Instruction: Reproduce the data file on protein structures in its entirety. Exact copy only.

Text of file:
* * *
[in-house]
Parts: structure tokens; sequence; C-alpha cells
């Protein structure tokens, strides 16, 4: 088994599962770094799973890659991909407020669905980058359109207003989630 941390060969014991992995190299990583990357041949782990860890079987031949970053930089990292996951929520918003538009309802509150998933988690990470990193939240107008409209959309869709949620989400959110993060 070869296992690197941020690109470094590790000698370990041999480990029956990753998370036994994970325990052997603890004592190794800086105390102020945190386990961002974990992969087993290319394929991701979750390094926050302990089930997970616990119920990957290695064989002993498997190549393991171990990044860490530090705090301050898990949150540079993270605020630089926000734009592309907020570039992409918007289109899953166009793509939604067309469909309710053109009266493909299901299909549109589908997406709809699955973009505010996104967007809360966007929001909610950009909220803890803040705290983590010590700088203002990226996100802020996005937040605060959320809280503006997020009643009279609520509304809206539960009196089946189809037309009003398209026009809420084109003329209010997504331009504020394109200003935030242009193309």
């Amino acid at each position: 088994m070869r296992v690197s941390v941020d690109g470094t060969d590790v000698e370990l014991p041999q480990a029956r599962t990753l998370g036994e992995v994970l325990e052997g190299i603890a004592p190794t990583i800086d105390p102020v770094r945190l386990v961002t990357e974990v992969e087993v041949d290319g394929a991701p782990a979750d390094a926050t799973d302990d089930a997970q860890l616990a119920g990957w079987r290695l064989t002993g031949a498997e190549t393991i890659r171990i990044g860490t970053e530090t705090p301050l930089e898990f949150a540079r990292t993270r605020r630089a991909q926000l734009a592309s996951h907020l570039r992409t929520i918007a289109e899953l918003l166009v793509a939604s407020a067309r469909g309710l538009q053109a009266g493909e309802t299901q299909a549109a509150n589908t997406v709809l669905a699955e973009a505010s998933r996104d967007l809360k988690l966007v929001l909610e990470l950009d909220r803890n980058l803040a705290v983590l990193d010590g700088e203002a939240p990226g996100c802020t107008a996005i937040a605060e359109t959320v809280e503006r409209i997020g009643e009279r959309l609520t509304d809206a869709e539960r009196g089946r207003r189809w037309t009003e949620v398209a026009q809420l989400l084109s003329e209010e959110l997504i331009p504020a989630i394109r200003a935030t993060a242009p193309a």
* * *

[in-house]
Parts: structure tokens; sequence; C-alpha cells
């Protein structure tokens, strides 16, 4: 088994599962770094799973890659991909407020669905980058359109207003989630 941390060969014991992995190299990583990357041949782990860890079987031949970053930089990292996951929520918003538009309802509150998933988690990470990193939240107008409209959309869709949620989400959110993060 070869296992690197941020690109470094590790000698370990041999480990029956990753998370036994994970325990052997603890004592190794800086105390102020945190386990961002974990992969087993290319394929991701979750390094926050302990089930997970616990119920990957290695064989002993498997190549393991171990990044860490530090705090301050898990949150540079993270605020630089926000734009592309907020570039992409918007289109899953166009793509939604067309469909309710053109009266493909299901299909549109589908997406709809699955973009505010996104967007809360966007929001909610950009909220803890803040705290983590010590700088203002990226996100802020996005937040605060959320809280503006997020009643009279609520509304809206539960009196089946189809037309009003398209026009809420084109003329209010997504331009504020394109200003935030242009193309």
């Amino acid at each position: 088994m070869r296992v690197s941390v941020d690109g470094t060969d590790v000698e370990l014991p041999q480990a029956r599962t990753l998370g036994e992995v994970l325990e052997g190299i603890a004592p190794t990583i800086d105390p102020v770094r945190l386990v961002t990357e974990v992969e087993v041949d290319g394929a991701p782990a979750d390094a926050t799973d302990d089930a997970q860890l616990a119920g990957w079987r290695l064989t002993g031949a498997e190549t393991i890659r171990i990044g860490t970053e530090t705090p301050l930089e898990f949150a540079r990292t993270r605020r630089a991909q926000l734009a592309s996951h907020l570039r992409t929520i918007a289109e899953l918003l166009v793509a939604s407020a067309r469909g309710l538009q053109a009266g493909e309802t299901q299909a549109a509150n589908t997406v709809l669905a699955e973009a505010s998933r996104d967007l809360k988690l966007v929001l909610e990470l950009d909220r803890n980058l803040a705290v983590l990193d010590g700088e203002a939240p990226g996100c802020t107008a996005i937040a605060e359109t959320v809280e503006r409209i997020g009643e009279r959309l609520t509304d809206a869709e539960r009196g089946r207003r189809w037309t009003e949620v398209a026009q809420l989400l084109s003329e209010e959110l997504i331009p504020a989630i394109r200003a935030t993060a242009p193309a």